Here's the latest on BC's ongoing attempt to leave the Big East for the ACC next season rather than in 2005 or 2006. The drop-dead date for any movement by next year is in early January at the NCAA convention in Nashville. "There's a chance it could happen," said Big East commissioner Mike Tranghese, "but I'm telling everyone [in the Big East] to go about their plans with BC as a member of the league." The holdup is apparently in Conference USA, which wants compensation for losing Marquette, South Florida, Cincinnati, and Louisville to the Big East. Until those teams come, the Big East will not budge on its stance of making BC wait unless it pays a $5 million early exit fee. Everything is negotiable, obviously. But the clock is ticking, and unless some arrangement is made by early January, count on BC being part of the Big East next season . . . UCLA will rename its basketball court the John Wooden Court at Pauley Pavilion in a ceremony before the Bruins play Michigan State tomorrow. It's a nice touch in honor of the coach who put UCLA on the college basketball map with 10 national championships. But what took so long? Duke's Mike Krzyzewski, Arizona's Lute Olson, and Syracuse's Jim Boeheim have already received similar honors. Wooden has been retired for 20 years, and his accomplishments might never be matched . . . Saint Joseph's is climbing steadily in the polls largely because of talented senior point guard Jameer Nelson. But junior guard Delonte West is also emerging as a force. West, who scored 27 points in the Hawks' victory over BC last week, was the Atlantic 10 Player of the Week . . . Rhode Island is another team that has surprised with its early-season play, particularly in a victory over Providence. Jim Baron has done a nice job of rebuilding the Rams into a solid program. One of URI's best traits is an ability to win close games. During Baron's tenure, the Rams have been in 24 games decided by 6 points or fewer. They have won 17 of those games . . . Kentucky is No. 1 in the coaches poll this week after its 5-0 start. Usually a 5-0 start for a program of Kentucky's caliber would not merit much attention. But the Wildcats have not started 5-0 since 1992.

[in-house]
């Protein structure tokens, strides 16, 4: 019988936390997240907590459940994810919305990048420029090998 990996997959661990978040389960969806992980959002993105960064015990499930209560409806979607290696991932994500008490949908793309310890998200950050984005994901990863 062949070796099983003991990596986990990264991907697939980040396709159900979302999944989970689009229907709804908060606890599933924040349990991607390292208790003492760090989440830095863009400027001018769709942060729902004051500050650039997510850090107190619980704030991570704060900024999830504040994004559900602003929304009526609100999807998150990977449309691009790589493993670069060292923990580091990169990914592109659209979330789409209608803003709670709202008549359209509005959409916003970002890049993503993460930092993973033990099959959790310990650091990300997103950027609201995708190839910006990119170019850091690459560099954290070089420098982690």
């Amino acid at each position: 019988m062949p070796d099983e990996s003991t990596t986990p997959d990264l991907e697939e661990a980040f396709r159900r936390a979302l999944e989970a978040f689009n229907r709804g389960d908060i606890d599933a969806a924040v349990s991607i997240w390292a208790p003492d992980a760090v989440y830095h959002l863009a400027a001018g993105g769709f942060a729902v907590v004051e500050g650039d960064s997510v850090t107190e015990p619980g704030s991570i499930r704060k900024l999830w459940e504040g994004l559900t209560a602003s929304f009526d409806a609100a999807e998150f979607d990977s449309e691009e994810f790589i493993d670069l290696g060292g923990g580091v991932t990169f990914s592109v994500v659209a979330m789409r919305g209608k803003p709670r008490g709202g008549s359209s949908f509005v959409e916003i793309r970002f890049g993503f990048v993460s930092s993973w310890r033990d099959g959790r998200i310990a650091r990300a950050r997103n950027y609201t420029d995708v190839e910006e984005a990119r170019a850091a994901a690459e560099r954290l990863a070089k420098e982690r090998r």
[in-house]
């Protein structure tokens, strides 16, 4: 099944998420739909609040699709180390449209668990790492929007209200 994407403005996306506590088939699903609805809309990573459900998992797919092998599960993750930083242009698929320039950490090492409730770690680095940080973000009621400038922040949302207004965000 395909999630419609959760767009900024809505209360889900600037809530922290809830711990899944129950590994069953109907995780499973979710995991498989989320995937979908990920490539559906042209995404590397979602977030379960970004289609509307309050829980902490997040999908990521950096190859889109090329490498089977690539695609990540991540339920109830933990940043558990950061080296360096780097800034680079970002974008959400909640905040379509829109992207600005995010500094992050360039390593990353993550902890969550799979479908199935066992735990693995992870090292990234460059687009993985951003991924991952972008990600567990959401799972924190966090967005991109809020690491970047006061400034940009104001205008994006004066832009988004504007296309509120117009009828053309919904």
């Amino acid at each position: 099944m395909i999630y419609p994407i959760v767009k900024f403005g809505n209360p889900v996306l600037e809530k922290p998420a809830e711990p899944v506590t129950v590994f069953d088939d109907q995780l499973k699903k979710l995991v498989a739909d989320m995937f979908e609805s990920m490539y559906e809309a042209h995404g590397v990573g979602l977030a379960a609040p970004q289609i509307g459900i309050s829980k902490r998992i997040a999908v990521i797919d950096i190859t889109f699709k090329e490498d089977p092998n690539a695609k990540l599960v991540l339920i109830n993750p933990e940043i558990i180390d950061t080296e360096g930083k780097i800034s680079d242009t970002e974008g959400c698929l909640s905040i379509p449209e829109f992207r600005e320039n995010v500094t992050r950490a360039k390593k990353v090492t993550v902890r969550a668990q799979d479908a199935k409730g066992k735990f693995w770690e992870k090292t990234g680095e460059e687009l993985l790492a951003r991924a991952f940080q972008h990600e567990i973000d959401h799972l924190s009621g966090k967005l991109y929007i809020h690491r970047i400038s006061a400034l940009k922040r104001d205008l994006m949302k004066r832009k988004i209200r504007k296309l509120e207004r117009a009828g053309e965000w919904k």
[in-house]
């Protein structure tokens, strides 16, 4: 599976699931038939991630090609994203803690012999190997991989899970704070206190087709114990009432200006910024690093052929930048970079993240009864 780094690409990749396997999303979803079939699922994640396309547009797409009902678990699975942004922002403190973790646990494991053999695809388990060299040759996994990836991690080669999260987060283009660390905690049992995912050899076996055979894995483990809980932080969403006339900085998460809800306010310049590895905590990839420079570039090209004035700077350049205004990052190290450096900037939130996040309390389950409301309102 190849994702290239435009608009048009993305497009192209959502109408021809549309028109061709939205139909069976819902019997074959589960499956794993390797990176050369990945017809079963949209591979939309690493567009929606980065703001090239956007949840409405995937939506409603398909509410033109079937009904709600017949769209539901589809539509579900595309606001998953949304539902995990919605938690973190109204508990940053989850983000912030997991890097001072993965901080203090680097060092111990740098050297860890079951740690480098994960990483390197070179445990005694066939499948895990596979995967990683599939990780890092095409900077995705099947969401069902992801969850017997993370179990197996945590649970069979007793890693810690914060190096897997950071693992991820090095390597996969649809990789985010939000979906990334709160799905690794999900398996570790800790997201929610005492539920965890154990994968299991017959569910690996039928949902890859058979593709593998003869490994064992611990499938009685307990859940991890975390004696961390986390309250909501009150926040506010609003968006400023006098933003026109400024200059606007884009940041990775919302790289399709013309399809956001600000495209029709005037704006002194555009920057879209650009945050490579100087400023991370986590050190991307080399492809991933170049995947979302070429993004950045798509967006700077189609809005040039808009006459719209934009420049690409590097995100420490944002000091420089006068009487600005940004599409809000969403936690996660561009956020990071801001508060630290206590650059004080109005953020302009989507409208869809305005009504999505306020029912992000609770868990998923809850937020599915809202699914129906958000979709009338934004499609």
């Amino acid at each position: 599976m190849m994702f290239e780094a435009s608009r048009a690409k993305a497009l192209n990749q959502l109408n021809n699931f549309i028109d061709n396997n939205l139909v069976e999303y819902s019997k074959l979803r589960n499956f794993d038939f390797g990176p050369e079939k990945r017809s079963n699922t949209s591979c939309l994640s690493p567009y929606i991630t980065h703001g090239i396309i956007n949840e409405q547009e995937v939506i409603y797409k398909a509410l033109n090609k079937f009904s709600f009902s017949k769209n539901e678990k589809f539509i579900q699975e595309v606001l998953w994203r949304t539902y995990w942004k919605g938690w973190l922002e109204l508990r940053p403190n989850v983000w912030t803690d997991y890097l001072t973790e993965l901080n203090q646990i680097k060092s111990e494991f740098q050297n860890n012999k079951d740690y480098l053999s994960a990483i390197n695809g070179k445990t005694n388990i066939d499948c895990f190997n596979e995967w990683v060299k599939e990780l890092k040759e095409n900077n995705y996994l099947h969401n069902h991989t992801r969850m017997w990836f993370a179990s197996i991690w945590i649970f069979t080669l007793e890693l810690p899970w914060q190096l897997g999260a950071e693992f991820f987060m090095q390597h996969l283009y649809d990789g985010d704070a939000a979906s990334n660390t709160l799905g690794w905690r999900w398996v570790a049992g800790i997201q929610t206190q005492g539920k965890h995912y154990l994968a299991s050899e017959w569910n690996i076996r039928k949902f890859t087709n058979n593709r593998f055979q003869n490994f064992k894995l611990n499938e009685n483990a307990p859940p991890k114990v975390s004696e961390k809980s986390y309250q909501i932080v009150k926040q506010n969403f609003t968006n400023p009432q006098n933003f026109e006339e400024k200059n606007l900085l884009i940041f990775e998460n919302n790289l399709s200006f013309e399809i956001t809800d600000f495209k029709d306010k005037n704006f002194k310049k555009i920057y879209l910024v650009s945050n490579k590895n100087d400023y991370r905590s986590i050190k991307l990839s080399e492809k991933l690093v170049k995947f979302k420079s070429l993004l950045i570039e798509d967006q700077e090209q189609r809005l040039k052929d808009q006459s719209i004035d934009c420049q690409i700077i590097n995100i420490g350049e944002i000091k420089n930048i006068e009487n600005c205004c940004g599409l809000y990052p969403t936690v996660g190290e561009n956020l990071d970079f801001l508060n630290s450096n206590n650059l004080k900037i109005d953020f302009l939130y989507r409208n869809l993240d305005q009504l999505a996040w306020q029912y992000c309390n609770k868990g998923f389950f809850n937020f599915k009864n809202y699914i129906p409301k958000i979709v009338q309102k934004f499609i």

Things are getting uglier at Missouri each day as the charges and countercharges involving former guard Ricky Clemons become public. Clemons spent time in jail last summer for assaulting a former girlfriend and was dismissed from the team. But tape recordings of Clemons's conversations reveal charges that he received cash, checks, and other extra benefits that have the NCAA investigators on campus. Also involved in the charges are current Tiger players Arthur Johnson and Ricky Paulding, who have denied the allegations. The case also includes calls made to Carmento Floyd, wife of Missouri president Eric Floyd, and Amy Stewart, wife of associate athletic director Ed Stewart, in what is being perceived as an embarrassing split within the athletic department. None of this smells right, and it has put Tigers coach Quinn Snyder under a spotlight that seems certain to lead to serious consequences for the Missouri athletic department. Snyder, a former Duke player and a protege of Krzyzewski, is trying to deflect the glare and focus away from his team, but that seems impossible right now. All of this could explode in the next few months.
Material from wire service reports was used in compiling this report.
© Copyright 2003 Globe Newspaper Company.